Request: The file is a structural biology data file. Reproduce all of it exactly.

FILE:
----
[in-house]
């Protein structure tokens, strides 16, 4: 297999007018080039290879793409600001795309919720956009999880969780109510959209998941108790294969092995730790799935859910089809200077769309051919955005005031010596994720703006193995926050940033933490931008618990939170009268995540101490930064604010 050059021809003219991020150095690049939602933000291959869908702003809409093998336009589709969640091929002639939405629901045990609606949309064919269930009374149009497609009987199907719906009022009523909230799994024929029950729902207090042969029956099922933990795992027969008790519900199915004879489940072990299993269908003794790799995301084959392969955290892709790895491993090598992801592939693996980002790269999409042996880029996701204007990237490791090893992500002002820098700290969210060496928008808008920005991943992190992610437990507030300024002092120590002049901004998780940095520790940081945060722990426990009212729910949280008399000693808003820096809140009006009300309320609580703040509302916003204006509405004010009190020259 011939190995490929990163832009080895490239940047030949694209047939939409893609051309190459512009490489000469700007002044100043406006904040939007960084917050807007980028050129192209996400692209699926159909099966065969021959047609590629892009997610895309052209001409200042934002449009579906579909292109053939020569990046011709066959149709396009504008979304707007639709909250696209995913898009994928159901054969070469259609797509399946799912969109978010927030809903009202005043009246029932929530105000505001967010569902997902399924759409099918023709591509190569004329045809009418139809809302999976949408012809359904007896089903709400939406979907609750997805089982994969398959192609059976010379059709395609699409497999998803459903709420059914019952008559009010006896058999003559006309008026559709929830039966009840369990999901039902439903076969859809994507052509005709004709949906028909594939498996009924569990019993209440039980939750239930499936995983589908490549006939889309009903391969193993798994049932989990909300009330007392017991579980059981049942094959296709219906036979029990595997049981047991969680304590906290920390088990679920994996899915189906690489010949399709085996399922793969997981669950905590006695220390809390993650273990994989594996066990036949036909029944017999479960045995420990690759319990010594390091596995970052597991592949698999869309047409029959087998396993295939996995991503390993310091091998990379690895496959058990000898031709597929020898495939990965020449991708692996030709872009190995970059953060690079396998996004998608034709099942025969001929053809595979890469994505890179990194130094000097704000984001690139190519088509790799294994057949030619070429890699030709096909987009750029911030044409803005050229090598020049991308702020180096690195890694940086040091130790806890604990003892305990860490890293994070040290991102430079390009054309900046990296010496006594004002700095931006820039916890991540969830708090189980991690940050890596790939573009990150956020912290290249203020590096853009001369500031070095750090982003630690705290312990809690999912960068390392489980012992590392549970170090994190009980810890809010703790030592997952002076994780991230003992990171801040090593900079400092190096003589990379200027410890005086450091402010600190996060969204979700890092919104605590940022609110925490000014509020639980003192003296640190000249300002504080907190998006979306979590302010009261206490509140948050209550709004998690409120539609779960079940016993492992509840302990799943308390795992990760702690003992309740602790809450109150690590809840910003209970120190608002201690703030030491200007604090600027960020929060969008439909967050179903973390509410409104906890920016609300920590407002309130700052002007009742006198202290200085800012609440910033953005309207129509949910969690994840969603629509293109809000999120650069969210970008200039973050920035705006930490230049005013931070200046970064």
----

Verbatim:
[in-house]
């Protein structure tokens, strides 16, 4: 297999007018080039290879793409600001795309919720956009999880969780109510959209998941108790294969092995730790799935859910089809200077769309051919955005005031010596994720703006193995926050940033933490931008618990939170009268995540101490930064604010 050059021809003219991020150095690049939602933000291959869908702003809409093998336009589709969640091929002639939405629901045990609606949309064919269930009374149009497609009987199907719906009022009523909230799994024929029950729902207090042969029956099922933990795992027969008790519900199915004879489940072990299993269908003794790799995301084959392969955290892709790895491993090598992801592939693996980002790269999409042996880029996701204007990237490791090893992500002002820098700290969210060496928008808008920005991943992190992610437990507030300024002092120590002049901004998780940095520790940081945060722990426990009212729910949280008399000693808003820096809140009006009300309320609580703040509302916003204006509405004010009190020259 011939190995490929990163832009080895490239940047030949694209047939939409893609051309190459512009490489000469700007002044100043406006904040939007960084917050807007980028050129192209996400692209699926159909099966065969021959047609590629892009997610895309052209001409200042934002449009579906579909292109053939020569990046011709066959149709396009504008979304707007639709909250696209995913898009994928159901054969070469259609797509399946799912969109978010927030809903009202005043009246029932929530105000505001967010569902997902399924759409099918023709591509190569004329045809009418139809809302999976949408012809359904007896089903709400939406979907609750997805089982994969398959192609059976010379059709395609699409497999998803459903709420059914019952008559009010006896058999003559006309008026559709929830039966009840369990999901039902439903076969859809994507052509005709004709949906028909594939498996009924569990019993209440039980939750239930499936995983589908490549006939889309009903391969193993798994049932989990909300009330007392017991579980059981049942094959296709219906036979029990595997049981047991969680304590906290920390088990679920994996899915189906690489010949399709085996399922793969997981669950905590006695220390809390993650273990994989594996066990036949036909029944017999479960045995420990690759319990010594390091596995970052597991592949698999869309047409029959087998396993295939996995991503390993310091091998990379690895496959058990000898031709597929020898495939990965020449991708692996030709872009190995970059953060690079396998996004998608034709099942025969001929053809595979890469994505890179990194130094000097704000984001690139190519088509790799294994057949030619070429890699030709096909987009750029911030044409803005050229090598020049991308702020180096690195890694940086040091130790806890604990003892305990860490890293994070040290991102430079390009054309900046990296010496006594004002700095931006820039916890991540969830708090189980991690940050890596790939573009990150956020912290290249203020590096853009001369500031070095750090982003630690705290312990809690999912960068390392489980012992590392549970170090994190009980810890809010703790030592997952002076994780991230003992990171801040090593900079400092190096003589990379200027410890005086450091402010600190996060969204979700890092919104605590940022609110925490000014509020639980003192003296640190000249300002504080907190998006979306979590302010009261206490509140948050209550709004998690409120539609779960079940016993492992509840302990799943308390795992990760702690003992309740602790809450109150690590809840910003209970120190608002201690703030030491200007604090600027960020929060969008439909967050179903973390509410409104906890920016609300920590407002309130700052002007009742006198202290200085800012609440910033953005309207129509949910969690994840969603629509293109809000999120650069969210970008200039973050920035705006930490230049005013931070200046970064």